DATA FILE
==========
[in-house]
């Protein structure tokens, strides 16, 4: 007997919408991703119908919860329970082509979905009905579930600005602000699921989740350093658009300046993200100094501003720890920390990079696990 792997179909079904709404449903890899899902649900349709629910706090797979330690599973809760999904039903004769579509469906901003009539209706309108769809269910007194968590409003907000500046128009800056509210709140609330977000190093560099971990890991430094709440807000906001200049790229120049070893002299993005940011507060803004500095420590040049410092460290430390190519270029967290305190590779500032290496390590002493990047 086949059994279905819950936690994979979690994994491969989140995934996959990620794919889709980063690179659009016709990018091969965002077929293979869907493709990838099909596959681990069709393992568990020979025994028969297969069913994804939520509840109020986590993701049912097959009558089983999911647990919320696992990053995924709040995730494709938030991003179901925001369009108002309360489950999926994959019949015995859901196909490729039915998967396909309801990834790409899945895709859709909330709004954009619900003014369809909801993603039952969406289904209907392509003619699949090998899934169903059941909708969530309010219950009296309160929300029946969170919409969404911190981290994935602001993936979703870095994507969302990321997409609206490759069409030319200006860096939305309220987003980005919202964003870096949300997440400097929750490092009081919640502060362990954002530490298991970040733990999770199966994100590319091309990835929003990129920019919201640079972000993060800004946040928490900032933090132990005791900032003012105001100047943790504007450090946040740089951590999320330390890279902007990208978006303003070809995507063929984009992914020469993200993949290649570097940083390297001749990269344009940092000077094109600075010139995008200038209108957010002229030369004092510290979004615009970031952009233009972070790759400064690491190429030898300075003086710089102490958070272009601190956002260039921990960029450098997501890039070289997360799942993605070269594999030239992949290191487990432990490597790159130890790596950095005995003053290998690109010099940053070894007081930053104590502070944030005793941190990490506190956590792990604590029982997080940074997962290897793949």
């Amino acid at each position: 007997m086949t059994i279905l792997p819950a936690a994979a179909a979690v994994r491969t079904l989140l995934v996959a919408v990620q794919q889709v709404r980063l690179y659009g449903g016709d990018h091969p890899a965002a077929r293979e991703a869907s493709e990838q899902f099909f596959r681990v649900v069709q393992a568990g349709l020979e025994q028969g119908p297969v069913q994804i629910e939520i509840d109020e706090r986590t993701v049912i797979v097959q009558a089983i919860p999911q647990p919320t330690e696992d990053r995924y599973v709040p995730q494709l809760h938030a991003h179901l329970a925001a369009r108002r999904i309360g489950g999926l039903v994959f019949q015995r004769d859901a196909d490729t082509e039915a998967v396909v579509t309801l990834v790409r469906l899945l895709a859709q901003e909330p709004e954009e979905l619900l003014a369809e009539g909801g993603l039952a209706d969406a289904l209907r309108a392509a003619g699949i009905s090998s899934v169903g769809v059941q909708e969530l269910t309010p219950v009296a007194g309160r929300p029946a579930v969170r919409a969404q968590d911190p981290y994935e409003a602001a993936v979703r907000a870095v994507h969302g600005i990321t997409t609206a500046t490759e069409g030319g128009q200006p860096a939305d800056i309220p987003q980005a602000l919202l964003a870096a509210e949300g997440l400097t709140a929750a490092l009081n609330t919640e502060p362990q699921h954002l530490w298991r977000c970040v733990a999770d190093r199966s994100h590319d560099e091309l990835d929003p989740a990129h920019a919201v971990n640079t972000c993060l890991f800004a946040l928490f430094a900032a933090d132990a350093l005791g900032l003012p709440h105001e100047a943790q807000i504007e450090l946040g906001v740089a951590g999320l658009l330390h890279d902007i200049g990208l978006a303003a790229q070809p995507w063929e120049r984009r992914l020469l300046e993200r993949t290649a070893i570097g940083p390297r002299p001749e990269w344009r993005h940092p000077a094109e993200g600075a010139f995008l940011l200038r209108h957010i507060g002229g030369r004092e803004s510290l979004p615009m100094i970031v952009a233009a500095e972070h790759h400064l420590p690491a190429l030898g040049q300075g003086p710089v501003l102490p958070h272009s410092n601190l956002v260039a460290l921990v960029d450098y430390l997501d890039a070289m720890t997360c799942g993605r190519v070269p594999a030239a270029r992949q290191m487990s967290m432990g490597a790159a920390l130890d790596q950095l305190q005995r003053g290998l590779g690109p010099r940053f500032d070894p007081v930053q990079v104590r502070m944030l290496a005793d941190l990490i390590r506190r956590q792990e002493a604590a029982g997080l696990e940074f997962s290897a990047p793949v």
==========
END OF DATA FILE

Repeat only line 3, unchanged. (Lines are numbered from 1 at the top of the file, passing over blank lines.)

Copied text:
């Amino acid at each position: 007997m086949t059994i279905l792997p819950a936690a994979a179909a979690v994994r491969t079904l989140l995934v996959a919408v990620q794919q889709v709404r980063l690179y659009g449903g016709d990018h091969p890899a965002a077929r293979e991703a869907s493709e990838q899902f099909f596959r681990v649900v069709q393992a568990g349709l020979e025994q028969g119908p297969v069913q994804i629910e939520i509840d109020e706090r986590t993701v049912i797979v097959q009558a089983i919860p999911q647990p919320t330690e696992d990053r995924y599973v709040p995730q494709l809760h938030a991003h179901l329970a925001a369009r108002r999904i309360g489950g999926l039903v994959f019949q015995r004769d859901a196909d490729t082509e039915a998967v396909v579509t309801l990834v790409r469906l899945l895709a859709q901003e909330p709004e954009e979905l619900l003014a369809e009539g909801g993603l039952a209706d969406a289904l209907r309108a392509a003619g699949i009905s090998s899934v169903g769809v059941q909708e969530l269910t309010p219950v009296a007194g309160r929300p029946a579930v969170r919409a969404q968590d911190p981290y994935e409003a602001a993936v979703r907000a870095v994507h969302g600005i990321t997409t609206a500046t490759e069409g030319g128009q200006p860096a939305d800056i309220p987003q980005a602000l919202l964003a870096a509210e949300g997440l400097t709140a929750a490092l009081n609330t919640e502060p362990q699921h954002l530490w298991r977000c970040v733990a999770d190093r199966s994100h590319d560099e091309l990835d929003p989740a990129h920019a919201v971990n640079t972000c993060l890991f800004a946040l928490f430094a900032a933090d132990a350093l005791g900032l003012p709440h105001e100047a943790q807000i504007e450090l946040g906001v740089a951590g999320l658009l330390h890279d902007i200049g990208l978006a303003a790229q070809p995507w063929e120049r984009r992914l020469l300046e993200r993949t290649a070893i570097g940083p390297r002299p001749e990269w344009r993005h940092p000077a094109e993200g600075a010139f995008l940011l200038r209108h957010i507060g002229g030369r004092e803004s510290l979004p615009m100094i970031v952009a233009a500095e972070h790759h400064l420590p690491a190429l030898g040049q300075g003086p710089v501003l102490p958070h272009s410092n601190l956002v260039a460290l921990v960029d450098y430390l997501d890039a070289m720890t997360c799942g993605r190519v070269p594999a030239a270029r992949q290191m487990s967290m432990g490597a790159a920390l130890d790596q950095l305190q005995r003053g290998l590779g690109p010099r940053f500032d070894p007081v930053q990079v104590r502070m944030l290496a005793d941190l990490i390590r506190r956590q792990e002493a604590a029982g997080l696990e940074f997962s290897a990047p793949v």